Lateral flow tests may be missing ‘substantial’ number of COVID-19 infections


A person holds up a positive lateral flow test (LFT)

Lateral flow tests appear to miss a substantial number of COVID-19 infections, particularly for people without symptoms, experts have warned.

Analysis by a team including experts from Imperial College London found that the proportion of people with current COVID-19 infection missed by the Innova brand of lateral flow test (LFT) was “substantial enough to be of clinical importance”.

The study, which was a collaboration between Imperial College London and the University of Birmingham, looked at the effectiveness of the devices in three settings – symptomatic testing at an NHS Test-and-Trace centre, mass testing in Liverpool in residents without symptoms, and asymptomatic screen testing in students at the University of Birmingham.

It found that the devices would miss between 20 per cent and 81 per cent of positive cases in the different settings – 20 per cent at the Test and Trace centre, 29 per cent in the city-wide mass testing, and 81 per cent in the university screen testing.

Professor Ajit Lalvani, from Imperial’s National Heart & Lung Institute, and Dr Anika Singanayagam, from Imperial’s Department of Infectious Disease, both worked on the analysis, which has been published in The BMJ.

"A negative LFT should be used in conjunction with other measures (such as good ventilation, face masks) in [high-risk] settings to reduce overall risk." Dr Anika Singanayagam Clinical Lecturer, Department of Infectious Disease

The authors warn that claims LFTs can identify the “vast majority” of infectious cases are likely to be overstated and risk providing false reassurance to the public – although they note that the tests are still an important tool for controlling the pandemic.

Dr Singanayagam said: “Lateral flow tests will miss a proportion of people who are infectious, particularly during the early stages of infection.

“This means that using them as a ‘green light’ test, for example to go and visit a vulnerable person, could be providing false reassurance.

“A negative LFT should be used in conjunction with other measures (such as good ventilation, face masks) in such settings to reduce overall risk.”

The researchers used real-world data to predict the proportion of Innova LFTs that produce negative results in those with a high risk of SARS-CoV-2 infectiousness and then compared this data with predictions made by mathematical models.

Their aim was to identify the joint probability for a person who is likely to be infectious (either because they have a viral culture positive result or are a secondary case) and yet had tested negative on an LFT.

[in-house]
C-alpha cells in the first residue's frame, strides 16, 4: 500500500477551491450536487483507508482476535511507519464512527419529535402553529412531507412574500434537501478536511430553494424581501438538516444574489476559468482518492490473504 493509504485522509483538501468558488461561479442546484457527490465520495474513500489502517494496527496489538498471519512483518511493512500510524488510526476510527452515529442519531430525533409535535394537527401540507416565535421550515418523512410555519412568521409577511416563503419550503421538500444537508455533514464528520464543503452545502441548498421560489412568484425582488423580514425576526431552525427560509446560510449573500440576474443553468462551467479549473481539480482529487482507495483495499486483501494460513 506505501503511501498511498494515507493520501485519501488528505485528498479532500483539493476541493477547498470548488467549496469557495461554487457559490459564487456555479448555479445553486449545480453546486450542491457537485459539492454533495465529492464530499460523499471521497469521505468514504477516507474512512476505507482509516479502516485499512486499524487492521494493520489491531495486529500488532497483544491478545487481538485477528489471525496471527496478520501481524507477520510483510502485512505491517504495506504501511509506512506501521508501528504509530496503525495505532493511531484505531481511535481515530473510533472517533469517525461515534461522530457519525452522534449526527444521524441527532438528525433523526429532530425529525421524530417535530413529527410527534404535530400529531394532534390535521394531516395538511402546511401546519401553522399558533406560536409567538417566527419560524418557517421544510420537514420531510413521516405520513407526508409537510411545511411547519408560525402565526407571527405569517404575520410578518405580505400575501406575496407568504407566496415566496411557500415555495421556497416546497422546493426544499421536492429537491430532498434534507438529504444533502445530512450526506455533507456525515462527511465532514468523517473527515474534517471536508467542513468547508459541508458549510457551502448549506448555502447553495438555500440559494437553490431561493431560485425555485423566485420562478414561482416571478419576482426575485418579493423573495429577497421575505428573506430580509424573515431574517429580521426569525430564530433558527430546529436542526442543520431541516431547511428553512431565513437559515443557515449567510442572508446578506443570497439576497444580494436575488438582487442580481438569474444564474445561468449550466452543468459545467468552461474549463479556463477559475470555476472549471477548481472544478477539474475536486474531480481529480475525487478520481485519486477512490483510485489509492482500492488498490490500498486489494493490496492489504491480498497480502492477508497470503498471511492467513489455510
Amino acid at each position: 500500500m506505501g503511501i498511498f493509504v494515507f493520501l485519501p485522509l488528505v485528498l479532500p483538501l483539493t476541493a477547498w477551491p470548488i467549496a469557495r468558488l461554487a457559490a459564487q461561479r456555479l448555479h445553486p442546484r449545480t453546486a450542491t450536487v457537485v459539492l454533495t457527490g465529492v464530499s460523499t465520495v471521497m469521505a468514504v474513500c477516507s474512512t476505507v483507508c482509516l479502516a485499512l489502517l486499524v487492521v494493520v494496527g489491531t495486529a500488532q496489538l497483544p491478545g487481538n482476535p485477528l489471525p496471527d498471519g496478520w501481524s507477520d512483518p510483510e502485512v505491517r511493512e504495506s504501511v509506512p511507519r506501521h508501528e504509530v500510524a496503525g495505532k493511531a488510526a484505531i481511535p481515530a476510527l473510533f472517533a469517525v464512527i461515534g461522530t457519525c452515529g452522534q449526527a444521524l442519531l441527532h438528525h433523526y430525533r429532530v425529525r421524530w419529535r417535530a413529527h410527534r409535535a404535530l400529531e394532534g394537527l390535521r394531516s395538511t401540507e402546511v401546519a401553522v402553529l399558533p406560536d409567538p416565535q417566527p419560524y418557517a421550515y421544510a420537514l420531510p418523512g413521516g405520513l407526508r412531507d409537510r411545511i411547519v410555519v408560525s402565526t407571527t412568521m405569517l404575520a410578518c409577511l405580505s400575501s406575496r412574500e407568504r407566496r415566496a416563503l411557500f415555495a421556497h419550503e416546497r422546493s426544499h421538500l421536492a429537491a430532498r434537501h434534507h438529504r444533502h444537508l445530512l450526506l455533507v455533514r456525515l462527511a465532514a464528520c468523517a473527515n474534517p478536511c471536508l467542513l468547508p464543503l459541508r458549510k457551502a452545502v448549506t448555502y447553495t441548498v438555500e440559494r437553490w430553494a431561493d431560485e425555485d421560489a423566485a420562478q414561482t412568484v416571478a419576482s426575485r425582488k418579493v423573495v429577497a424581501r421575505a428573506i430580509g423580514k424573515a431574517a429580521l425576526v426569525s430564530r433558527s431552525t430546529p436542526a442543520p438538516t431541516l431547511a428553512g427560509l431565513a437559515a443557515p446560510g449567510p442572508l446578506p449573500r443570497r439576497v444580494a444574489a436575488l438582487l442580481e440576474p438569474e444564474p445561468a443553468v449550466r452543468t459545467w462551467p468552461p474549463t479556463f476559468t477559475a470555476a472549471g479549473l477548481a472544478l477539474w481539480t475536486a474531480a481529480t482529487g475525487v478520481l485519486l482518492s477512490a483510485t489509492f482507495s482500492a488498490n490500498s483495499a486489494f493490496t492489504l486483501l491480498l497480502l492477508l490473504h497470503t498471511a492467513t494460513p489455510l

The results came from studying NHS Test and Trace data from September 2020 to February 2021, mass testing data from Liverpool in November 2020 and testing data from Birmingham in December 2020.

Researchers looked at 2,474,066 eligible contacts from NHS Test and Trace, 5,869 residents in Liverpool who were tested as part of the city’s mass testing programme, and more than 7,000 university students tested with LFTs in Birmingham.

Public health risk from missed infections

The authors noted that evaluating the accuracy of a test for current infection or infectiousness is challenging due to the lack of a reference standard, adding that the findings in their analysis “must be taken as illustrative and not exact”.

However, they wrote: “Allowing for the uncertainties in the results from our analyses, the proportion of people with current infection missed by the Innova LFT is likely to be of public health importance, particularly in settings with greater proportions of infectious people with lower viral loads; where the tests are often being applied.”

"We need good quality studies that follow people regularly over time to understand how infectiousness changes while you have COVID-19." Dr Anika Singanayagam Clinical Lecturer, Department of Infectious Disease

The authors also argue that mathematical models have failed to appropriately use empirical evidence to inform assumptions about the accuracy of LFTs and the possibility of infectiousness, resulting in unrealistic overestimates of test accuracy.

Dr Singanayagam added that it was important for people to understand the limitations of such tests and for evaluations of their performance to be based on real-world data.

She added: “We need good quality studies that follow people regularly over time, to understand how infectiousness changes while you have COVID-19, and how accurately lateral flow tests can detect when people are infectious.

“Analysis of real-world data should feed into cost-effectiveness analyses that help to direct where future testing is applied.”


SARS-CoV-2 antigen lateral flow tests for detecting infectious people: linked data analysis’ by Jonathan J Deeks et al is published in The BMJ.

Main image credit: Shutterstock.



Conrad Duncan

Conrad Duncan
Communications Division


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